Over the past several weeks, we’ve considered the District-by-District reversal rates at the Illinois Supreme Court in the civil and criminal dockets. We refined that measure by factoring in the PLAs which are denied review and considered a “true” reversal rate – the portion of cases which are brought to the Court in PLAs which wind up being heard and reversed. Today we add a new variable: the average votes to affirm, District by District (and in Chicago’s First District, Division by Division). This helps to further refine our analysis of how each District of the Appellate Court has fared before the Supreme Court, since one could argue that a District with a fifty percent reversal rate and an average of 2.5 votes to affirm is not faring as well as one with a sixty percent reversal rate but an average of 3.5 votes to affirm.
In Table 322, we report the data for the civil docket between 2000 and 2004, divided between non-unanimous decisions at the Supreme Court and unanimous ones. During these years, the Second and Third Divisions of the First District fared relatively well. For Division Two, there were 4.5 average votes to affirm in non-unanimous cases, 3.9 in unanimous ones. For Division Three, the average votes to affirm in non-unanimous cases was 4.4, and 3.42 in unanimous decisions. Divisions Four and Five were slightly behind that pace; Division Four garnered 3.33 votes to affirm in non-unanimous cases, 3.4 in unanimous ones, while Division Five had an average of 3.5 votes in non-unanimous cases and 4.5 in unanimous ones. Divisions One and Six had the lowest average support on the Court. The Court heard 17 civil cases from Division One during these years, and received an average of 2.83 votes to affirm in non-unanimous cases, and 1.91 in unanimous ones. All eight civil cases the Court heard from Division Six were unanimous decisions, and the Court averaged 2.38 votes to affirm District Six’s decisions. For cases where we were unable to identify the originating Division of the First District, there were an average of 3.25 votes to affirm in non-unanimous cases, and 4.86 in unanimous decisions.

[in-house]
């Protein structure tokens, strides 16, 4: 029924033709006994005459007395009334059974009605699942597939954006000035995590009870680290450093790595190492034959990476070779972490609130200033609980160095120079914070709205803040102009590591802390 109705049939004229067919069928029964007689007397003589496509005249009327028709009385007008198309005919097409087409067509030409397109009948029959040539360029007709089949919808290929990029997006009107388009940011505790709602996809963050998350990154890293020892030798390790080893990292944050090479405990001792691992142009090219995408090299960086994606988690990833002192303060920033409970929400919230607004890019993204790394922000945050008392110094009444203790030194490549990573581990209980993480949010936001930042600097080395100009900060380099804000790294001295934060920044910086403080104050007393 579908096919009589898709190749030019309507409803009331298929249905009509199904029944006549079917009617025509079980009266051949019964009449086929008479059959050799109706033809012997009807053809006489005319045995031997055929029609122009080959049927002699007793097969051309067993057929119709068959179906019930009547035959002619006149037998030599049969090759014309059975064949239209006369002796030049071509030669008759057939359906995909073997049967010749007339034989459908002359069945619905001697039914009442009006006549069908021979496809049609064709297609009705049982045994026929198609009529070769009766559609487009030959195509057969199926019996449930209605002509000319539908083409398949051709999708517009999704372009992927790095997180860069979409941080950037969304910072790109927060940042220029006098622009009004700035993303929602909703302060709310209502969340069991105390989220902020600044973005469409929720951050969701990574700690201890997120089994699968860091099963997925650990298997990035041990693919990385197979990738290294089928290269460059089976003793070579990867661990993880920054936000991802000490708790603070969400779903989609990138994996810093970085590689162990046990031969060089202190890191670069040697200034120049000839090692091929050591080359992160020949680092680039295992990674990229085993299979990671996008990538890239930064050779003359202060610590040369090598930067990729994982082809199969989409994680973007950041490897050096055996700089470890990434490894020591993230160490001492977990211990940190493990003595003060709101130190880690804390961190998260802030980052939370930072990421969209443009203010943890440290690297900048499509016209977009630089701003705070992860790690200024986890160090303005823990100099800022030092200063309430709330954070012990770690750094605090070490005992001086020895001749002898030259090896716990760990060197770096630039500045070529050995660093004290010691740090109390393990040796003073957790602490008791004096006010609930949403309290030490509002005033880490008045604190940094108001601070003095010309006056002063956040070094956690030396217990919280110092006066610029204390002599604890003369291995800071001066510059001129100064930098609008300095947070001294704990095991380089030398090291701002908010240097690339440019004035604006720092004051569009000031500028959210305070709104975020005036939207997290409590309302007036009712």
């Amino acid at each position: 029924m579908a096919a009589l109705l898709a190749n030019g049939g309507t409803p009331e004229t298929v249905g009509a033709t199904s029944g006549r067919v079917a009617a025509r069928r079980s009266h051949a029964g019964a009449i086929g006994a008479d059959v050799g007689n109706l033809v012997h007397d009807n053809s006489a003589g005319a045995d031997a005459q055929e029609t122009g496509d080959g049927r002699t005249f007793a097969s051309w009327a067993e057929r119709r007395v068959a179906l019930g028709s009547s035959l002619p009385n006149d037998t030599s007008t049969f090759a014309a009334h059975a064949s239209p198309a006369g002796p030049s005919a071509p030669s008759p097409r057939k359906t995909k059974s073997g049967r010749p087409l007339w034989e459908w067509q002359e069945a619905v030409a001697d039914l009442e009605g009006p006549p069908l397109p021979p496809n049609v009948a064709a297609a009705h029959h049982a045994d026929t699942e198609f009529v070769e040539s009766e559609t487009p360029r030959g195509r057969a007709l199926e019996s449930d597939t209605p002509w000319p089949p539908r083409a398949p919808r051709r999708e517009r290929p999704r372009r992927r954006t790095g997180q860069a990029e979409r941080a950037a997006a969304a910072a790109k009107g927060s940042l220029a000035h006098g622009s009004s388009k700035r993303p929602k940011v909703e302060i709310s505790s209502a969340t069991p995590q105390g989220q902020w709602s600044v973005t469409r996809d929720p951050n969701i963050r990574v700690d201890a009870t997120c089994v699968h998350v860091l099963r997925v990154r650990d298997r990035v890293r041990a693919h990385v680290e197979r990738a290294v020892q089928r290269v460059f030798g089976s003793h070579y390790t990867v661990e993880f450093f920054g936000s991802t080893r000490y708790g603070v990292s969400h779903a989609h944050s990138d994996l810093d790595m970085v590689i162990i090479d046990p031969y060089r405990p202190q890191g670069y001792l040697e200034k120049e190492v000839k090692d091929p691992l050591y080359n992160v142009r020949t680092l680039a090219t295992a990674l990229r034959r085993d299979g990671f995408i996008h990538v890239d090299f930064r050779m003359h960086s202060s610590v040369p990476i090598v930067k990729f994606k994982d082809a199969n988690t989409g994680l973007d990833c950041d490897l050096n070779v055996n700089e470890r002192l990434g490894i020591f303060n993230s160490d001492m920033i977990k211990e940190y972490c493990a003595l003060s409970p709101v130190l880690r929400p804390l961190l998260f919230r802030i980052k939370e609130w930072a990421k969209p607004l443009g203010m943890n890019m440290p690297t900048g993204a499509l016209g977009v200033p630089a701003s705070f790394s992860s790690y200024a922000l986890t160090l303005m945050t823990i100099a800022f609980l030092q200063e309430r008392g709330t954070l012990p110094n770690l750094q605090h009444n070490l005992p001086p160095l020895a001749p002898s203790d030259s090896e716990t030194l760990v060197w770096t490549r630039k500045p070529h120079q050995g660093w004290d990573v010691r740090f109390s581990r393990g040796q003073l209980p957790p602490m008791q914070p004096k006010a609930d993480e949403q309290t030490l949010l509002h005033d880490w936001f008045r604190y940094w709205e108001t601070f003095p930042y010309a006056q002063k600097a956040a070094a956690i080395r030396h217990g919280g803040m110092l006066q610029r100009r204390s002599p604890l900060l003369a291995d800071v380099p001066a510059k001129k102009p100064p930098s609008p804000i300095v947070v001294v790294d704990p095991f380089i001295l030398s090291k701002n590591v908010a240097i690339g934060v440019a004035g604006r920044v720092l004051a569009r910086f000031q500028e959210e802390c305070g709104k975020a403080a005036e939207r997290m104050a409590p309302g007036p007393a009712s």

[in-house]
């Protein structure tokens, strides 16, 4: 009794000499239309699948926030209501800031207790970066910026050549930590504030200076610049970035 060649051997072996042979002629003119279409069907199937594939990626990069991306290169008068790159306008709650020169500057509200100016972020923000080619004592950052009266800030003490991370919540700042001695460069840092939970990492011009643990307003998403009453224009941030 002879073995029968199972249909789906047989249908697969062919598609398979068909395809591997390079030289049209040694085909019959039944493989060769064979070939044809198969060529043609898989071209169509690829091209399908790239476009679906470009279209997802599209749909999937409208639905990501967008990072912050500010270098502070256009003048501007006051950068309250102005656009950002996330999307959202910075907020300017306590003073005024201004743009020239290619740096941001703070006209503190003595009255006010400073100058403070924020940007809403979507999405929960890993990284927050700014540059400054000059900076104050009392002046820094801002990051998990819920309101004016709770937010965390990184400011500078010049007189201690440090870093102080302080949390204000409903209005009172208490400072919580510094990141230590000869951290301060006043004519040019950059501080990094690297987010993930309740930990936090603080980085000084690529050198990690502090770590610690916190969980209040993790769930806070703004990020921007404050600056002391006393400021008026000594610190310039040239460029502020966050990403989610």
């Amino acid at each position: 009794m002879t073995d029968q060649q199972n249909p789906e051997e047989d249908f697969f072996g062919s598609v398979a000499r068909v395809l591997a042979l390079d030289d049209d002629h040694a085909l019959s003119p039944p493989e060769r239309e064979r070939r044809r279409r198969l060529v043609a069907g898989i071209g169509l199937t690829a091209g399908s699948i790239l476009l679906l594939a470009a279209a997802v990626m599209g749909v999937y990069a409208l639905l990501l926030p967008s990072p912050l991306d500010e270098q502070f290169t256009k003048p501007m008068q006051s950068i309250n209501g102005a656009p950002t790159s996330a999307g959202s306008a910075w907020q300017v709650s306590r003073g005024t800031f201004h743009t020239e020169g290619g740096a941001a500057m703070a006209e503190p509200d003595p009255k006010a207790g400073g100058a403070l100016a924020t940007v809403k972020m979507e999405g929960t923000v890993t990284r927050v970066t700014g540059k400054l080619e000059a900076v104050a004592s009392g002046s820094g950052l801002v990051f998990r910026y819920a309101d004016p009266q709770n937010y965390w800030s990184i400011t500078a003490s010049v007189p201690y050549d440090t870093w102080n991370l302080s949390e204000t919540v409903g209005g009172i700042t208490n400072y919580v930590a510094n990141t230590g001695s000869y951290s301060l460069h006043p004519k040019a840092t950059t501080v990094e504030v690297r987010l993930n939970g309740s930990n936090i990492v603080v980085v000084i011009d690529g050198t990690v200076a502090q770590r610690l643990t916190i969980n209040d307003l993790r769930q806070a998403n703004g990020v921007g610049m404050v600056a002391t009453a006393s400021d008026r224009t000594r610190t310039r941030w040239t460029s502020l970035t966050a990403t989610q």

The remaining Districts of the Appellate Court had roughly comparable records before the Court during these first five years. Of the thirty-six cases the Court decided from the Second District, the Second District had an average of 3 votes to affirm in non-unanimous decisions, 1.96 in unanimous ones. The Court heard thirty cases each from the Fourth and Fifth Districts on the civil docket. The Fourth averaged 3 votes to affirm in non-unanimous cases, 3.14 in unanimous ones. The Fifth District was slightly behind that pace, averaging 2.5 votes to affirm in non-unanimous cases, 2.77 in unanimous cases. The Court decided 18 civil cases from District Three, and the Third District averaged 2 votes to affirm in non-unanimous cases, 5.55 in unanimous ones.
Tomorrow, we’ll turn our attention to a related issue about the civil docket between 2000 and 2004: what percentage of each Court’s civil decisions reviewed by the Supreme Court were unanimously reversed – in other words, a votes to affirm number of zero?
Image courtesy of Flickr by Tony Webster (no changes).